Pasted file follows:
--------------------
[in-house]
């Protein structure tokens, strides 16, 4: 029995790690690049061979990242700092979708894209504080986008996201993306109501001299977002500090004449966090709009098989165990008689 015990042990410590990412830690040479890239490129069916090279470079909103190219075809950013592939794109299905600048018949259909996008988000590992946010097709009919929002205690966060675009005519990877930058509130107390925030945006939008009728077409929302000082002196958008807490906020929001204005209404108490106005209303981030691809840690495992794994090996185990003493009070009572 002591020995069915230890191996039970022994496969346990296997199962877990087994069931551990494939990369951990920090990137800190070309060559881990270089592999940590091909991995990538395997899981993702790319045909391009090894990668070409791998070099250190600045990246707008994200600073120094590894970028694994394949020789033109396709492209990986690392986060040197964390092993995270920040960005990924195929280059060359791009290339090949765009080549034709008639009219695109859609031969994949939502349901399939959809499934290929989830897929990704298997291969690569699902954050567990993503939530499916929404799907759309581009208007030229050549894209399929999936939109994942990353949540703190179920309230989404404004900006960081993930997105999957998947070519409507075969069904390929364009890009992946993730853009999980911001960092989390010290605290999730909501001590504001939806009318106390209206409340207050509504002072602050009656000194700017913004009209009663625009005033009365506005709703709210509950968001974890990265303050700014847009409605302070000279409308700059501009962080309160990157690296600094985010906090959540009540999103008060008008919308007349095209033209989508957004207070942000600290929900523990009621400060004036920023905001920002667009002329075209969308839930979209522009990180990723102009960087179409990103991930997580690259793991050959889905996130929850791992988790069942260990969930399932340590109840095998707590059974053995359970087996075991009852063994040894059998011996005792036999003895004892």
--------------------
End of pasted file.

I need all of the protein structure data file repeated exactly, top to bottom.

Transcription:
[in-house]
């Protein structure tokens, strides 16, 4: 029995790690690049061979990242700092979708894209504080986008996201993306109501001299977002500090004449966090709009098989165990008689 015990042990410590990412830690040479890239490129069916090279470079909103190219075809950013592939794109299905600048018949259909996008988000590992946010097709009919929002205690966060675009005519990877930058509130107390925030945006939008009728077409929302000082002196958008807490906020929001204005209404108490106005209303981030691809840690495992794994090996185990003493009070009572 002591020995069915230890191996039970022994496969346990296997199962877990087994069931551990494939990369951990920090990137800190070309060559881990270089592999940590091909991995990538395997899981993702790319045909391009090894990668070409791998070099250190600045990246707008994200600073120094590894970028694994394949020789033109396709492209990986690392986060040197964390092993995270920040960005990924195929280059060359791009290339090949765009080549034709008639009219695109859609031969994949939502349901399939959809499934290929989830897929990704298997291969690569699902954050567990993503939530499916929404799907759309581009208007030229050549894209399929999936939109994942990353949540703190179920309230989404404004900006960081993930997105999957998947070519409507075969069904390929364009890009992946993730853009999980911001960092989390010290605290999730909501001590504001939806009318106390209206409340207050509504002072602050009656000194700017913004009209009663625009005033009365506005709703709210509950968001974890990265303050700014847009409605302070000279409308700059501009962080309160990157690296600094985010906090959540009540999103008060008008919308007349095209033209989508957004207070942000600290929900523990009621400060004036920023905001920002667009002329075209969308839930979209522009990180990723102009960087179409990103991930997580690259793991050959889905996130929850791992988790069942260990969930399932340590109840095998707590059974053995359970087996075991009852063994040894059998011996005792036999003895004892």